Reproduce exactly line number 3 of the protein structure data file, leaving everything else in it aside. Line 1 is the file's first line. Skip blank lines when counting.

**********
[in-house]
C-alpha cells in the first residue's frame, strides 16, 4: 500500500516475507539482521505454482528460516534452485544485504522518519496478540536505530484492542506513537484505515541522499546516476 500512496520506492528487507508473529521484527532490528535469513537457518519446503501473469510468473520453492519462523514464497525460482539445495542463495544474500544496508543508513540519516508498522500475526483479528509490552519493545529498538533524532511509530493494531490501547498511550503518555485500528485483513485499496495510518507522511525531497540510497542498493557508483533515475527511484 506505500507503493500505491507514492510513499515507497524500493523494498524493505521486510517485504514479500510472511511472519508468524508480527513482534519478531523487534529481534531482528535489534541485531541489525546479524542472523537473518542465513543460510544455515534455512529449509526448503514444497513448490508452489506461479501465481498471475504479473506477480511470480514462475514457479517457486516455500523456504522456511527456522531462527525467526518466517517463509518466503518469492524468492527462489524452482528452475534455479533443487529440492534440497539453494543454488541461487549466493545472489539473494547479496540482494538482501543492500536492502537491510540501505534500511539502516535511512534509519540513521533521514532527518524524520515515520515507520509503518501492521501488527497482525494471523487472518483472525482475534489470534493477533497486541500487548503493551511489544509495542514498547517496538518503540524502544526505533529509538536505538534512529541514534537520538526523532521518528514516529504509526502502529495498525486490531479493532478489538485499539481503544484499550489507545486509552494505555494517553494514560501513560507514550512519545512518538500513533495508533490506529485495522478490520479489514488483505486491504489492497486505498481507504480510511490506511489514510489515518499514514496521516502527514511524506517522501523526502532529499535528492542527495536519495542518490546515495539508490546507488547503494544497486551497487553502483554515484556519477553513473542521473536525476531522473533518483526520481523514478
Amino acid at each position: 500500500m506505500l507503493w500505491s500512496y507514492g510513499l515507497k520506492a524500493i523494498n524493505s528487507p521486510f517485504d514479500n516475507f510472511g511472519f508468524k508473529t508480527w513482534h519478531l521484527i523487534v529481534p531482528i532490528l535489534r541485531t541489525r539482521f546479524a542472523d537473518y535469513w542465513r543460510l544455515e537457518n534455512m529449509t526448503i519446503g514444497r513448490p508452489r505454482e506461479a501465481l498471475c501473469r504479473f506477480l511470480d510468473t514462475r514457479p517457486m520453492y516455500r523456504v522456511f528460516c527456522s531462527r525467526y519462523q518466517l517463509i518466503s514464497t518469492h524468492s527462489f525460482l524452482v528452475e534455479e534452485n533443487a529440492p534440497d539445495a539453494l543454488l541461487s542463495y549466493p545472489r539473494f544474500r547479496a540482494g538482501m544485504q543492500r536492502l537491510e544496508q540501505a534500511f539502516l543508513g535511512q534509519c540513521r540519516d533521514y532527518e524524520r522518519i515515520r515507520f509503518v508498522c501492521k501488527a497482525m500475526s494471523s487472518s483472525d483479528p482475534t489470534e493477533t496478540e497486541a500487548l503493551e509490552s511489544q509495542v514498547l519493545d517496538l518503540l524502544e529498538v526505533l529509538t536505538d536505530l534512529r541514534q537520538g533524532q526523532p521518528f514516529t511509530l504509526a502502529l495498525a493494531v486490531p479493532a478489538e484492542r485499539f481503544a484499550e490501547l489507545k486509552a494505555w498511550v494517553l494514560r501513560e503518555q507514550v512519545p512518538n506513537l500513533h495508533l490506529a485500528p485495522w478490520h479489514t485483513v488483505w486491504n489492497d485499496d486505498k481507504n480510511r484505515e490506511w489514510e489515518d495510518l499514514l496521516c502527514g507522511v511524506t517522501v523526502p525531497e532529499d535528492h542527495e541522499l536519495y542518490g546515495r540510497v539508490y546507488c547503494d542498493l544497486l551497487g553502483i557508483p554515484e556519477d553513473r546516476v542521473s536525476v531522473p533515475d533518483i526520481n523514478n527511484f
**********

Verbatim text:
Amino acid at each position: 500500500m506505500l507503493w500505491s500512496y507514492g510513499l515507497k520506492a524500493i523494498n524493505s528487507p521486510f517485504d514479500n516475507f510472511g511472519f508468524k508473529t508480527w513482534h519478531l521484527i523487534v529481534p531482528i532490528l535489534r541485531t541489525r539482521f546479524a542472523d537473518y535469513w542465513r543460510l544455515e537457518n534455512m529449509t526448503i519446503g514444497r513448490p508452489r505454482e506461479a501465481l498471475c501473469r504479473f506477480l511470480d510468473t514462475r514457479p517457486m520453492y516455500r523456504v522456511f528460516c527456522s531462527r525467526y519462523q518466517l517463509i518466503s514464497t518469492h524468492s527462489f525460482l524452482v528452475e534455479e534452485n533443487a529440492p534440497d539445495a539453494l543454488l541461487s542463495y549466493p545472489r539473494f544474500r547479496a540482494g538482501m544485504q543492500r536492502l537491510e544496508q540501505a534500511f539502516l543508513g535511512q534509519c540513521r540519516d533521514y532527518e524524520r522518519i515515520r515507520f509503518v508498522c501492521k501488527a497482525m500475526s494471523s487472518s483472525d483479528p482475534t489470534e493477533t496478540e497486541a500487548l503493551e509490552s511489544q509495542v514498547l519493545d517496538l518503540l524502544e529498538v526505533l529509538t536505538d536505530l534512529r541514534q537520538g533524532q526523532p521518528f514516529t511509530l504509526a502502529l495498525a493494531v486490531p479493532a478489538e484492542r485499539f481503544a484499550e490501547l489507545k486509552a494505555w498511550v494517553l494514560r501513560e503518555q507514550v512519545p512518538n506513537l500513533h495508533l490506529a485500528p485495522w478490520h479489514t485483513v488483505w486491504n489492497d485499496d486505498k481507504n480510511r484505515e490506511w489514510e489515518d495510518l499514514l496521516c502527514g507522511v511524506t517522501v523526502p525531497e532529499d535528492h542527495e541522499l536519495y542518490g546515495r540510497v539508490y546507488c547503494d542498493l544497486l551497487g553502483i557508483p554515484e556519477d553513473r546516476v542521473s536525476v531522473p533515475d533518483i526520481n523514478n527511484f